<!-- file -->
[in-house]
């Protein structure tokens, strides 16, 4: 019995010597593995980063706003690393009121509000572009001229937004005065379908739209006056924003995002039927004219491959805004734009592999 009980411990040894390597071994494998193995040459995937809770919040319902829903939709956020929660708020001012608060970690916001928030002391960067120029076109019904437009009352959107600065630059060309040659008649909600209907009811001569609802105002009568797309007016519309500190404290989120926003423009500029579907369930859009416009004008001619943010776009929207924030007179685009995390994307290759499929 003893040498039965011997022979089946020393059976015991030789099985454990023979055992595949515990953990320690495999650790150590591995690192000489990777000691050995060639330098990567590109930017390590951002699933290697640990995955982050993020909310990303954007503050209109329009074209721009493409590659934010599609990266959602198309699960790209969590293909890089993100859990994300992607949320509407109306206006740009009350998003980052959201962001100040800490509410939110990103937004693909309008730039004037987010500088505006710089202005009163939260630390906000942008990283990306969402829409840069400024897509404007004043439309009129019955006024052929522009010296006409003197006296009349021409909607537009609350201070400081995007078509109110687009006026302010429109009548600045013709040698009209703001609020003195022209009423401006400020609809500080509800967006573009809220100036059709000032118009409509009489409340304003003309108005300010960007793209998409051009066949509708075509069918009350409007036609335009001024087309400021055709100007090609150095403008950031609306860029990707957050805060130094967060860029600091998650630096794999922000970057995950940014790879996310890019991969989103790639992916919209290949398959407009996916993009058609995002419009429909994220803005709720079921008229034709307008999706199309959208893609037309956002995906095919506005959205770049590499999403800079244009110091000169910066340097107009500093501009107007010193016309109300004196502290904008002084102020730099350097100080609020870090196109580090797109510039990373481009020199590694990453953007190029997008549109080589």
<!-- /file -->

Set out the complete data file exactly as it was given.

[in-house]
């Protein structure tokens, strides 16, 4: 019995010597593995980063706003690393009121509000572009001229937004005065379908739209006056924003995002039927004219491959805004734009592999 009980411990040894390597071994494998193995040459995937809770919040319902829903939709956020929660708020001012608060970690916001928030002391960067120029076109019904437009009352959107600065630059060309040659008649909600209907009811001569609802105002009568797309007016519309500190404290989120926003423009500029579907369930859009416009004008001619943010776009929207924030007179685009995390994307290759499929 003893040498039965011997022979089946020393059976015991030789099985454990023979055992595949515990953990320690495999650790150590591995690192000489990777000691050995060639330098990567590109930017390590951002699933290697640990995955982050993020909310990303954007503050209109329009074209721009493409590659934010599609990266959602198309699960790209969590293909890089993100859990994300992607949320509407109306206006740009009350998003980052959201962001100040800490509410939110990103937004693909309008730039004037987010500088505006710089202005009163939260630390906000942008990283990306969402829409840069400024897509404007004043439309009129019955006024052929522009010296006409003197006296009349021409909607537009609350201070400081995007078509109110687009006026302010429109009548600045013709040698009209703001609020003195022209009423401006400020609809500080509800967006573009809220100036059709000032118009409509009489409340304003003309108005300010960007793209998409051009066949509708075509069918009350409007036609335009001024087309400021055709100007090609150095403008950031609306860029990707957050805060130094967060860029600091998650630096794999922000970057995950940014790879996310890019991969989103790639992916919209290949398959407009996916993009058609995002419009429909994220803005709720079921008229034709307008999706199309959208893609037309956002995906095919506005959205770049590499999403800079244009110091000169910066340097107009500093501009107007010193016309109300004196502290904008002084102020730099350097100080609020870090196109580090797109510039990373481009020199590694990453953007190029997008549109080589």